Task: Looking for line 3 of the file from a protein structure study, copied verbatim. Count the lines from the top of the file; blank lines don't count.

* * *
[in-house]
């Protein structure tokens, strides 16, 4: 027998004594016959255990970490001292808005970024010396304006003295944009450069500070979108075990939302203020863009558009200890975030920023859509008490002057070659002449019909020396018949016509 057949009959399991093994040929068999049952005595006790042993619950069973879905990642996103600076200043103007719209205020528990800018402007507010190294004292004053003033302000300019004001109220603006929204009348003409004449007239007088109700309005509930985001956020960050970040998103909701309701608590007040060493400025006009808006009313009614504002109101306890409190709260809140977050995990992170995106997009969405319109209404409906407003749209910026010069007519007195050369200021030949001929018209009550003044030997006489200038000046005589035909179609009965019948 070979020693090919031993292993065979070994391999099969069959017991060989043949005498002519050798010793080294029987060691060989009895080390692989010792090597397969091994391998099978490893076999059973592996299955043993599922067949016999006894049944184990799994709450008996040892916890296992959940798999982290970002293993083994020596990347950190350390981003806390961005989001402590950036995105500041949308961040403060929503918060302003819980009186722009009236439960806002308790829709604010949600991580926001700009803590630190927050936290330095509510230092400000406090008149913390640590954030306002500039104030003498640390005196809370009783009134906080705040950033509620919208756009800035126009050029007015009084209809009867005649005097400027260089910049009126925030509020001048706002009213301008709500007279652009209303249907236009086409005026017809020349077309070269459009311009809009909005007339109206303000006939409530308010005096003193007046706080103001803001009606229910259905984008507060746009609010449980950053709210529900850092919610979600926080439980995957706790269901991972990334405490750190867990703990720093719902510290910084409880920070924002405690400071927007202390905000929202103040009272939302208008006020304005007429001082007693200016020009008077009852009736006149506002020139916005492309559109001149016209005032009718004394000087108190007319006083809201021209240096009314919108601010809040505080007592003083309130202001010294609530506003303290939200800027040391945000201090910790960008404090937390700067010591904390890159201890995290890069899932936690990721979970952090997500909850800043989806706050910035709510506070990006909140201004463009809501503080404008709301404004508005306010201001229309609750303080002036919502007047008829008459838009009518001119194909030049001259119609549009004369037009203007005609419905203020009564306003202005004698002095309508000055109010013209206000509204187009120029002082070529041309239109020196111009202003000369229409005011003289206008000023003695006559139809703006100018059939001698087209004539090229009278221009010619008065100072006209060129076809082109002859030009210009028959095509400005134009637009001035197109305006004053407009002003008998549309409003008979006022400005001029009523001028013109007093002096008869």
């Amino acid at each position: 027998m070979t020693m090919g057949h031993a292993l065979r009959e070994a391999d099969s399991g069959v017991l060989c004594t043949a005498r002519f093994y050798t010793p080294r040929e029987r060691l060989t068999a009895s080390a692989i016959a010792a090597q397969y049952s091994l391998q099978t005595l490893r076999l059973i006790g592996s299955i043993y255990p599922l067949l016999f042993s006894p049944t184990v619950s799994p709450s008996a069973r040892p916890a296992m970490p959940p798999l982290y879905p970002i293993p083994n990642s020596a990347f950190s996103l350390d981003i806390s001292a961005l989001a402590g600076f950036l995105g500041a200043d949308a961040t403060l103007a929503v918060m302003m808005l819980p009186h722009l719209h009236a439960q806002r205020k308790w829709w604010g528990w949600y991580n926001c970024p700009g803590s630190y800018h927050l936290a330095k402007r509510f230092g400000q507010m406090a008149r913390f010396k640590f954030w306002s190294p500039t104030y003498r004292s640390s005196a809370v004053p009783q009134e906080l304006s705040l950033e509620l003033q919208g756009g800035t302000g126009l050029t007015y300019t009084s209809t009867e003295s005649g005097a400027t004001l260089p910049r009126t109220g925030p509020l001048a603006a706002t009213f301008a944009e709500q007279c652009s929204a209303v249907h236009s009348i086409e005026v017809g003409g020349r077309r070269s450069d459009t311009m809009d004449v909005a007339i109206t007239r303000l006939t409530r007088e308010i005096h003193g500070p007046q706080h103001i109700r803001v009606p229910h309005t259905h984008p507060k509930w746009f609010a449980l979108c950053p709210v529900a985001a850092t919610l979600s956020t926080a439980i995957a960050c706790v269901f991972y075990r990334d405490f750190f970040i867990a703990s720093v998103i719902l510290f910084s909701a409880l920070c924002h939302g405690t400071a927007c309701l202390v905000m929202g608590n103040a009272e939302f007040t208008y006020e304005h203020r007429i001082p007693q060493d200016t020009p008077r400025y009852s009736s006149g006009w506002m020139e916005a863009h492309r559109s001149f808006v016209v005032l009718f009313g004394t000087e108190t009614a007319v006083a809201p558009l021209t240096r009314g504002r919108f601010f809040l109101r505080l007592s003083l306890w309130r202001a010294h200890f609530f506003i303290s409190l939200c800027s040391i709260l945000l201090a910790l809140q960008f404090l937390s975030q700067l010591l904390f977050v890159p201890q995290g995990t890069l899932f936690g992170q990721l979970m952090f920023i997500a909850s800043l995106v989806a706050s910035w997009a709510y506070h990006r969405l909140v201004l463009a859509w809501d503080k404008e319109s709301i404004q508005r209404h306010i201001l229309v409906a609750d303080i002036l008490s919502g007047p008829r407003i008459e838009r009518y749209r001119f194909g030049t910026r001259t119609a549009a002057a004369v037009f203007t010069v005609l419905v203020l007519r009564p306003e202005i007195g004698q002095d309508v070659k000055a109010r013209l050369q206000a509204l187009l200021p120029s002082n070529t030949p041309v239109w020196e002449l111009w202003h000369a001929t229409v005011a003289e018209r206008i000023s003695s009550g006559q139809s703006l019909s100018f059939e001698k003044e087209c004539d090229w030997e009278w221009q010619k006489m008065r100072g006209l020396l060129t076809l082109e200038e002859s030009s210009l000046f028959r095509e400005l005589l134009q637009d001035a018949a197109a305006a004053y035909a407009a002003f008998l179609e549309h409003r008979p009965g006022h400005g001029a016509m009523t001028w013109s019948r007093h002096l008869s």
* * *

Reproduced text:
């Amino acid at each position: 027998m070979t020693m090919g057949h031993a292993l065979r009959e070994a391999d099969s399991g069959v017991l060989c004594t043949a005498r002519f093994y050798t010793p080294r040929e029987r060691l060989t068999a009895s080390a692989i016959a010792a090597q397969y049952s091994l391998q099978t005595l490893r076999l059973i006790g592996s299955i043993y255990p599922l067949l016999f042993s006894p049944t184990v619950s799994p709450s008996a069973r040892p916890a296992m970490p959940p798999l982290y879905p970002i293993p083994n990642s020596a990347f950190s996103l350390d981003i806390s001292a961005l989001a402590g600076f950036l995105g500041a200043d949308a961040t403060l103007a929503v918060m302003m808005l819980p009186h722009l719209h009236a439960q806002r205020k308790w829709w604010g528990w949600y991580n926001c970024p700009g803590s630190y800018h927050l936290a330095k402007r509510f230092g400000q507010m406090a008149r913390f010396k640590f954030w306002s190294p500039t104030y003498r004292s640390s005196a809370v004053p009783q009134e906080l304006s705040l950033e509620l003033q919208g756009g800035t302000g126009l050029t007015y300019t009084s209809t009867e003295s005649g005097a400027t004001l260089p910049r009126t109220g925030p509020l001048a603006a706002t009213f301008a944009e709500q007279c652009s929204a209303v249907h236009s009348i086409e005026v017809g003409g020349r077309r070269s450069d459009t311009m809009d004449v909005a007339i109206t007239r303000l006939t409530r007088e308010i005096h003193g500070p007046q706080h103001i109700r803001v009606p229910h309005t259905h984008p507060k509930w746009f609010a449980l979108c950053p709210v529900a985001a850092t919610l979600s956020t926080a439980i995957a960050c706790v269901f991972y075990r990334d405490f750190f970040i867990a703990s720093v998103i719902l510290f910084s909701a409880l920070c924002h939302g405690t400071a927007c309701l202390v905000m929202g608590n103040a009272e939302f007040t208008y006020e304005h203020r007429i001082p007693q060493d200016t020009p008077r400025y009852s009736s006149g006009w506002m020139e916005a863009h492309r559109s001149f808006v016209v005032l009718f009313g004394t000087e108190t009614a007319v006083a809201p558009l021209t240096r009314g504002r919108f601010f809040l109101r505080l007592s003083l306890w309130r202001a010294h200890f609530f506003i303290s409190l939200c800027s040391i709260l945000l201090a910790l809140q960008f404090l937390s975030q700067l010591l904390f977050v890159p201890q995290g995990t890069l899932f936690g992170q990721l979970m952090f920023i997500a909850s800043l995106v989806a706050s910035w997009a709510y506070h990006r969405l909140v201004l463009a859509w809501d503080k404008e319109s709301i404004q508005r209404h306010i201001l229309v409906a609750d303080i002036l008490s919502g007047p008829r407003i008459e838009r009518y749209r001119f194909g030049t910026r001259t119609a549009a002057a004369v037009f203007t010069v005609l419905v203020l007519r009564p306003e202005i007195g004698q002095d309508v070659k000055a109010r013209l050369q206000a509204l187009l200021p120029s002082n070529t030949p041309v239109w020196e002449l111009w202003h000369a001929t229409v005011a003289e018209r206008i000023s003695s009550g006559q139809s703006l019909s100018f059939e001698k003044e087209c004539d090229w030997e009278w221009q010619k006489m008065r100072g006209l020396l060129t076809l082109e200038e002859s030009s210009l000046f028959r095509e400005l005589l134009q637009d001035a018949a197109a305006a004053y035909a407009a002003f008998l179609e549309h409003r008979p009965g006022h400005g001029a016509m009523t001028w013109s019948r007093h002096l008869s």